One of the 20th century’s great discoveries was of how DNA’s double-helix form enables it to function. In order to produce protein, the cell needs to unravel a portion of the double-stranded DNA. In order to replicate, the cell must separate the strands completely. What, then, decides which genes will function in which situation? According to Prof. Kaplan, the physical structure can control activity: For example, if some genes are densely packed, their information is simply not accessible. Returning to the metaphor of the genome as the book of life, it can be compared to a situation in which some of the pages in the book are glued together and therefore are unreadable.
In addition, protein-encoding genes possess “regulatory sequences,” to which other proteins bind before the gene is activated. In some cases, Kaplan notes, the regulatory sequences are adjacent to the gene itself, but there are other cases in which the regulatory sequence can be situated hundreds of thousands of letters away from the gene itself, so it becomes difficult to understand which regulatory sequence affects which gene, and why. One mechanism of regulation in the genome is the folding of the DNA chain so that the regulatory sequence draws physically closer to the gene. Thus, says Kaplan, two cells bearing an identical DNA sequence but whose DNA is folded differently, can behave in different ways.
Kaplan likens this regulatory system to the cell’s “brain,” which decides, based on the cell’s situation and its surroundings, which genes to activate. In fact, one of the standard methods currently used to define cell types is analysis of the genes that are active in them. With the progress made in reading the genome, scientists found that there is no necessary connection between the number of letters in an animal’s “book of life,” and its complexity. Often, “the complexity of living beings may depend on the complexity of the regulatory system that decides which genes are active,” explains Kaplan.
Understanding the three-dimensional structure of the genome and the way it affects gene regulation is also related to another field that has been gathering momentum during the past 20 years. Epigenetics deals with the processes that influence the manner in which genes are expressed and inherited, without changes in the DNA sequence itself. A key principle in Darwinian evolution is that acquired traits – those brought into being by the influence of the environment in our lifetime – are not passed on to the next generation. According to this view, evolutionary changes are caused only as a consequence of genetic mutations, which occur randomly and change the organism according to the principles of natural selection. Studies in recent years, however, suggest a more complicated picture. It turns out that parents can pass on modifications to their children even without changes in the DNA sequence. One example that has drawn considerable attention is the way in which trauma influences epigenetics and how its effects are inherited by future generations.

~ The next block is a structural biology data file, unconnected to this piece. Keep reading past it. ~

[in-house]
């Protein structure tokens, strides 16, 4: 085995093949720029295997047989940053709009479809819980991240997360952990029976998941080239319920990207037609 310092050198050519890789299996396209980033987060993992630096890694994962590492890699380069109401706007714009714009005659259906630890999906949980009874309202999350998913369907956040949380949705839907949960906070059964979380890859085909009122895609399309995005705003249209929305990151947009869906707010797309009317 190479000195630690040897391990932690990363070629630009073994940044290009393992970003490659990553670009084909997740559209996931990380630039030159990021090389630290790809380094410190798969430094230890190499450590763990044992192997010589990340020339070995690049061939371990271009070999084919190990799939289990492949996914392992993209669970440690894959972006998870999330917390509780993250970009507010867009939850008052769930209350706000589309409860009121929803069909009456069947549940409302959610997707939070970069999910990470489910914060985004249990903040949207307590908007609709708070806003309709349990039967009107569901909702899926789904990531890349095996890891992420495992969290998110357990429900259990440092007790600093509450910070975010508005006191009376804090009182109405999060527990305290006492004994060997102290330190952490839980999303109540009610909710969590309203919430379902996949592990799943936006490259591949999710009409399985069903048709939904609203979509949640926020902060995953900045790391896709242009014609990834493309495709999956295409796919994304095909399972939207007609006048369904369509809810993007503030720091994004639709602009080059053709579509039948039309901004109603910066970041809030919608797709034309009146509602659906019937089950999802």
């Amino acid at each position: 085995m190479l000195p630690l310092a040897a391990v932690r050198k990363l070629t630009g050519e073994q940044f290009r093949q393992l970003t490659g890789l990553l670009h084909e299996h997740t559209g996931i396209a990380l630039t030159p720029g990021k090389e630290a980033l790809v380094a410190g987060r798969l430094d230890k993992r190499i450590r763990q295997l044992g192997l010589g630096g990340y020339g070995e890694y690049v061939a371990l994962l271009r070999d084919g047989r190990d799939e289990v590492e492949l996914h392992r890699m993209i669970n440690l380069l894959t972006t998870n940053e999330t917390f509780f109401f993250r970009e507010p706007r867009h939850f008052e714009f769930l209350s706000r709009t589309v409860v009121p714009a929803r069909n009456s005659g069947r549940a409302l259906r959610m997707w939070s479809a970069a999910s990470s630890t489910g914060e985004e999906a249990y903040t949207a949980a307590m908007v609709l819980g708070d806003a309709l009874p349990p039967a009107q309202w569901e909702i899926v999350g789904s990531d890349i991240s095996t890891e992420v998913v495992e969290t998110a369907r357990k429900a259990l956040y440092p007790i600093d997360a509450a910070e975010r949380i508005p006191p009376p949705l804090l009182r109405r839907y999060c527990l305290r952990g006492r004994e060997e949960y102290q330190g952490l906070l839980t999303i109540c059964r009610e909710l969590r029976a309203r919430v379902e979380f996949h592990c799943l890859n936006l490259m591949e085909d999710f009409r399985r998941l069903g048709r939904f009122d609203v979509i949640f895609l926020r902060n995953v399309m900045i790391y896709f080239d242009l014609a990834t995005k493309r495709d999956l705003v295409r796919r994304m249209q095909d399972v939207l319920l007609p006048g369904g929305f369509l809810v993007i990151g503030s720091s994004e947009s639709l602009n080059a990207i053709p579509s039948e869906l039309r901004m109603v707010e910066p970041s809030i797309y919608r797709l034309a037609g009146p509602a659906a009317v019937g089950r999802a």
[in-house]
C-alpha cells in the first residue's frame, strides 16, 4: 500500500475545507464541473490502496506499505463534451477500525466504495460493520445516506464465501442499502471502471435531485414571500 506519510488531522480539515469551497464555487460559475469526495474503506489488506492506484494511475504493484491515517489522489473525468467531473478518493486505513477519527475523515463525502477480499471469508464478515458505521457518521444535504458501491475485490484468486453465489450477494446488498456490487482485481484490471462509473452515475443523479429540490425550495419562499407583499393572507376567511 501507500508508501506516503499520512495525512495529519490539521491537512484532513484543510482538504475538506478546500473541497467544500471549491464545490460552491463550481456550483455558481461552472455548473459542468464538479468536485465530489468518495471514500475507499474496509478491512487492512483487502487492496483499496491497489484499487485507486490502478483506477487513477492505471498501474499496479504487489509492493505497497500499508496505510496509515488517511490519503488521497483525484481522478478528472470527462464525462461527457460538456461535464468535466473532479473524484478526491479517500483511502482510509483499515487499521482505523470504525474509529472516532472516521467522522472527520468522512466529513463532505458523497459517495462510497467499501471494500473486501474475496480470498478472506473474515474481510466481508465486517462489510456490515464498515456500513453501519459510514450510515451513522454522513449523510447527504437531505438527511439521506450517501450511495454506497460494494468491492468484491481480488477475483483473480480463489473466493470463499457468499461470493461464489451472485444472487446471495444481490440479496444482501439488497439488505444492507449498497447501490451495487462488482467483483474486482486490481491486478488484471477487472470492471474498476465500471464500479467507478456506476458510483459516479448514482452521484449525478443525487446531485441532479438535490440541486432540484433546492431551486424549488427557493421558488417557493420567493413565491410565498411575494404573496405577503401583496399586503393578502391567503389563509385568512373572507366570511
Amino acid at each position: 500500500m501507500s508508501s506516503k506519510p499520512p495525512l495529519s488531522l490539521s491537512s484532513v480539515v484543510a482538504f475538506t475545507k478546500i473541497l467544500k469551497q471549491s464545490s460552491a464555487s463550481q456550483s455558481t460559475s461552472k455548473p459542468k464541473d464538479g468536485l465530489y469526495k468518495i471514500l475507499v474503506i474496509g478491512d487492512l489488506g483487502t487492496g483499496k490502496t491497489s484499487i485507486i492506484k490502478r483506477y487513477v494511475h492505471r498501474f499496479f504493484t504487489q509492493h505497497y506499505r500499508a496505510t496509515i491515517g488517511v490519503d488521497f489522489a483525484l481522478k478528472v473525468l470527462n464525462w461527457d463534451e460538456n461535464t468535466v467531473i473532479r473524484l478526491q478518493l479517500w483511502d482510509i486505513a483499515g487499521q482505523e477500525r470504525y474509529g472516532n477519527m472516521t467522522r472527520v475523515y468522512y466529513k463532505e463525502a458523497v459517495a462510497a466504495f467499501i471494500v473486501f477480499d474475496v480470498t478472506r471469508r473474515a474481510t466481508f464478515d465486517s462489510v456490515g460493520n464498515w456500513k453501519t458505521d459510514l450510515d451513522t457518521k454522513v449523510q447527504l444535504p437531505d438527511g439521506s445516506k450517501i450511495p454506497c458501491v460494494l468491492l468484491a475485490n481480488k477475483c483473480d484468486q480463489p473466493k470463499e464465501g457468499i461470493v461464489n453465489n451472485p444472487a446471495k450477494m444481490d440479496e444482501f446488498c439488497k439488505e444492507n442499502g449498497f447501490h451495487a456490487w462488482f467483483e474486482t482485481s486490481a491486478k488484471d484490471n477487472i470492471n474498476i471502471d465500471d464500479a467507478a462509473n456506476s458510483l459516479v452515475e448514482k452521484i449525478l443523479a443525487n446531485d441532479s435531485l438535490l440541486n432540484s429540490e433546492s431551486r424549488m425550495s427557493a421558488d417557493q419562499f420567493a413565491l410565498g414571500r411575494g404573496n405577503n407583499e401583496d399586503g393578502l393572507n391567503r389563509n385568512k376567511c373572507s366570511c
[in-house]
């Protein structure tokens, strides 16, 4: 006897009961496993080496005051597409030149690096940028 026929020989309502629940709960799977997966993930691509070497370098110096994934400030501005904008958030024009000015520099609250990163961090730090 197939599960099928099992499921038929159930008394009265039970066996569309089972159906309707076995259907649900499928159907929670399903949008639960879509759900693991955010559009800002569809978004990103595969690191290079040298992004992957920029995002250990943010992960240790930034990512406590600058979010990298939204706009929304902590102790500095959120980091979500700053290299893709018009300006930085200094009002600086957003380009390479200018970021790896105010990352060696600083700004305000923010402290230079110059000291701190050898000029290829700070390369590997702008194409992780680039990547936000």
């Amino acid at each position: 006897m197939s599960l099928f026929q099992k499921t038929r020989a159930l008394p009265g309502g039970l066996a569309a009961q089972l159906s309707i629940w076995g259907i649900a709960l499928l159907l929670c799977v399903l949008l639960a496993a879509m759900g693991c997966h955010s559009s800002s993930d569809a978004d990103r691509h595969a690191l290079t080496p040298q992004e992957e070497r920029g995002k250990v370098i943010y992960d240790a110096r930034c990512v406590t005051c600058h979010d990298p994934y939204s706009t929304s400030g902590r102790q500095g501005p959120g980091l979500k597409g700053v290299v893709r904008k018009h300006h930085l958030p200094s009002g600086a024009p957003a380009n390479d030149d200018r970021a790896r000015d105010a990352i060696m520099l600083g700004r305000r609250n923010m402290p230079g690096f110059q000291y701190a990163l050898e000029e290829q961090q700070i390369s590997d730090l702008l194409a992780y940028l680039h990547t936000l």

There are genes whose function is relatively clear, and genes for which scientists have been able to identify a direct link between a mutation in them and a disease (such as cystic fibrosis). Still, a large number of hereditary diseases, and most of the traits that make us human, each depend on the activity of dozens if not hundreds of different genes. Accordingly, many of the discoveries concerning the activity of a particular gene suggest only a certain statistical connection, limited in its power, between the gene and the trait. “To achieve deep understanding of how genes cause complex phenomena, we have to understand how genes interact and how they are regulated. To understand that, we need to understand the three-dimensional structure of DNA,” suggests Kaplan.